I started writing a young adult fictional novel last week. I’ve been reading quite a few of them lately and I really like the genre. Plus, it’s something, perhaps, that my God Daughters can read as they grow (if I ever finish it, that is).
I started originally with a story about a young girl, full of spunk, who had just lost her father. I wrote the first chapter quickly and was very thrilled with how it came out. But it quickly went no where. Do you know why? Because I am not a girl full of spunk and my Dad is still alive. I had no idea where to go next with this character. She was not me – and I had no idea what she would go through.
I neglected the first rule of writing: write what you know.
So I started again and began to draw, instead, on my own life story. Now my protagonist is a bit of a nerd. She longs to do more and be more adventurous. She looks to others for happiness. And she has pretty low self-esteem.
I’m hoping that she’ll have a bit more fun than I did as a kid growing up though – I was much too serious and strait-laced.
As I draw upon my own life, I wonder what things, besides some of my traits, she’ll encounter.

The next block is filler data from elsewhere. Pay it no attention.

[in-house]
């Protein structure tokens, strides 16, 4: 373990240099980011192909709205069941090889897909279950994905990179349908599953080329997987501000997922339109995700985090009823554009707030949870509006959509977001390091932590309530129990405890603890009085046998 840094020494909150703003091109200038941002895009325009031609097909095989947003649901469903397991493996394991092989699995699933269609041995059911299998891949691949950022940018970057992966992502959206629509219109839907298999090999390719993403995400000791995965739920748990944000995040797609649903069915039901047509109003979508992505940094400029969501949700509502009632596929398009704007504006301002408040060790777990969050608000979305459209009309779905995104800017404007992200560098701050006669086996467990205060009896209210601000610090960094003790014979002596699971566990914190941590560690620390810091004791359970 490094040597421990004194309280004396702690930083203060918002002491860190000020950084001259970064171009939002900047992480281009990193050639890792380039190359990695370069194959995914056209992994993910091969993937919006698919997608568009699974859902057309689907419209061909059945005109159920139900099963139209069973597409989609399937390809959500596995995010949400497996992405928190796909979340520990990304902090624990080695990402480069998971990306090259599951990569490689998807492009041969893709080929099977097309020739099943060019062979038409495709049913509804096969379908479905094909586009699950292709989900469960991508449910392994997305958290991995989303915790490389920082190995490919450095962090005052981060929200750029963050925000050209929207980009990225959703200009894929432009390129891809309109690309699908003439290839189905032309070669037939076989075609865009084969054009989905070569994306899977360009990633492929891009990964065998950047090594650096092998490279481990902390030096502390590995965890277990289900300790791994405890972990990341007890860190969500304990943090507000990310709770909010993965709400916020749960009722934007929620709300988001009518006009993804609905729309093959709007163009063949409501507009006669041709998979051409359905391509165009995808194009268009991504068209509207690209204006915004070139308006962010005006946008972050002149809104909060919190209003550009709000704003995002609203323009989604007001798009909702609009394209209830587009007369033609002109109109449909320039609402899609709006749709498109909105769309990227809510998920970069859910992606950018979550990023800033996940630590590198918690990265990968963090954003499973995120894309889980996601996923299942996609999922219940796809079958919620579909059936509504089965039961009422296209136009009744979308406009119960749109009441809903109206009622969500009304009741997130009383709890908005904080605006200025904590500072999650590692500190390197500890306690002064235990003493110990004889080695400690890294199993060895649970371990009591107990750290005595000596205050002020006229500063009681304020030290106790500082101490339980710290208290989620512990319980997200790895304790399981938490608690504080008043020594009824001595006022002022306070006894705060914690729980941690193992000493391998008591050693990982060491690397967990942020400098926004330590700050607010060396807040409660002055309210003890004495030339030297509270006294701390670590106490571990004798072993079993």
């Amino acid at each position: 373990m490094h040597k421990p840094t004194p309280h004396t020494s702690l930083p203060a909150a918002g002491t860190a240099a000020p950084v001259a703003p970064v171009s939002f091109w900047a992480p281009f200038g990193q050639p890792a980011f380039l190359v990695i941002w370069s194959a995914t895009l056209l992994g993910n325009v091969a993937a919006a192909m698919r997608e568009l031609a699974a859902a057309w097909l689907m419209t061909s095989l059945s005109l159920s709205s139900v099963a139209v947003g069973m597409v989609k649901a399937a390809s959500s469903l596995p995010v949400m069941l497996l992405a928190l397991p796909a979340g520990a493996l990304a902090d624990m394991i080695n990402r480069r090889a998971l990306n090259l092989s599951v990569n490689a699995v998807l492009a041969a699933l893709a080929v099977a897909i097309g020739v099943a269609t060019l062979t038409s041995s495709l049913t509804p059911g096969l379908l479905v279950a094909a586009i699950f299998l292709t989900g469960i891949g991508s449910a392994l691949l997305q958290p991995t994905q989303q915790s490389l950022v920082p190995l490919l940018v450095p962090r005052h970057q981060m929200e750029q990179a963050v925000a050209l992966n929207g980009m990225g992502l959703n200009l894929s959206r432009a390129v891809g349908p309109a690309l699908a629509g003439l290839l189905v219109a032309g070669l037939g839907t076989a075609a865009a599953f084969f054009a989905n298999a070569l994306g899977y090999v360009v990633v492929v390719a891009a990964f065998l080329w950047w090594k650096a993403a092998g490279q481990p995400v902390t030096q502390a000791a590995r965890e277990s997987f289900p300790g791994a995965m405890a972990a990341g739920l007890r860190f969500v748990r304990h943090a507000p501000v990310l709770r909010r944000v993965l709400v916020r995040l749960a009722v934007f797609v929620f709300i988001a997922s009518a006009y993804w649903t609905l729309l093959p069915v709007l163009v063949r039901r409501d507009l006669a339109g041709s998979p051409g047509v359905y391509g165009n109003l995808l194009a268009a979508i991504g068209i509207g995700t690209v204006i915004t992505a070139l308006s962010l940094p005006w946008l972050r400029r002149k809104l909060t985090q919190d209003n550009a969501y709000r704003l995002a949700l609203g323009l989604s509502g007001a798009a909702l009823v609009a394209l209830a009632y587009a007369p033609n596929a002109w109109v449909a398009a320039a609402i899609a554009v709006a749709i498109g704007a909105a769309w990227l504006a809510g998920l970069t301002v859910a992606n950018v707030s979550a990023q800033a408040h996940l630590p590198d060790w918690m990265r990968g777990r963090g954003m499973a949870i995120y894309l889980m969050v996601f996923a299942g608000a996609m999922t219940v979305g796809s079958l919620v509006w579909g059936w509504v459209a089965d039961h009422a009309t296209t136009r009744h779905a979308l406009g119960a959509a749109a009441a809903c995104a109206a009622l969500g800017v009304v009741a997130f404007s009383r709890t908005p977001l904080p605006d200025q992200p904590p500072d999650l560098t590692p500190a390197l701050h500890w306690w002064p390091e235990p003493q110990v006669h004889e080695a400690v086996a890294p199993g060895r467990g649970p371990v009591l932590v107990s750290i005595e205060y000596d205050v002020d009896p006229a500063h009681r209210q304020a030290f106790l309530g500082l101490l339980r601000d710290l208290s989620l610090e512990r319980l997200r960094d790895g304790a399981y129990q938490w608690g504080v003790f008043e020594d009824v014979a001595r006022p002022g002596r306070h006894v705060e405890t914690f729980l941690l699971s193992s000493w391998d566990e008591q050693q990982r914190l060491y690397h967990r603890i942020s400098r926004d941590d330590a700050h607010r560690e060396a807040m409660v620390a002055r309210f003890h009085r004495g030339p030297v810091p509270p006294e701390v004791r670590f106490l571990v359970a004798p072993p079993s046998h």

Will she have some of the “toys” I did (even though she is fifteen and not really playing with toys anymore.) My parents had a small set of the President’s through the ages. I loved that thing. It wasn’t really a toy, but I played with it and learned all my president’s with it (up to Nixon anyway). They were plastic and had bases that said what years they presided over our country. I remember that Taft was rotund. Washington his white wig. Lincoln had his weird beard. Unfortunately, and much to my chagrin, my parents sold the set a few years back. It was like part of my history was gone. But when I decided not to have children they decided to get rid of it. Now I wish I had it to show Megan and Naomi, but it’s gone. (Ebay maybe…)
Will my protagonist have a friend with an old beat up station wagon with the bumper sticker “Hug your kids at home, belt them in the car” like my friend Casey had?
Will she meet someone who moved to her state when he was young and still said “pop” instead of “soda”?
Will she fight with her best friend, who is like a sister to her really, the way I did? Stomping home to sit on her porch and “covertly” watch as her friend went about the day – seemingly oblivious to her anger?
I’m so excited to see what bits and pieces of my own life show up in my novel and so ready to get writing now that I know I have stuff to pull from. I can’t get this story out of my head really and it needs to be on paper. But I do hope my main character will come to some realizations long before I did (after all I can’t write a YA book about her from the age of fifteen to the age of forty…) and I hope she does have a bit more fun sooner than I did.
I guess I can go write that now. To make sure she does.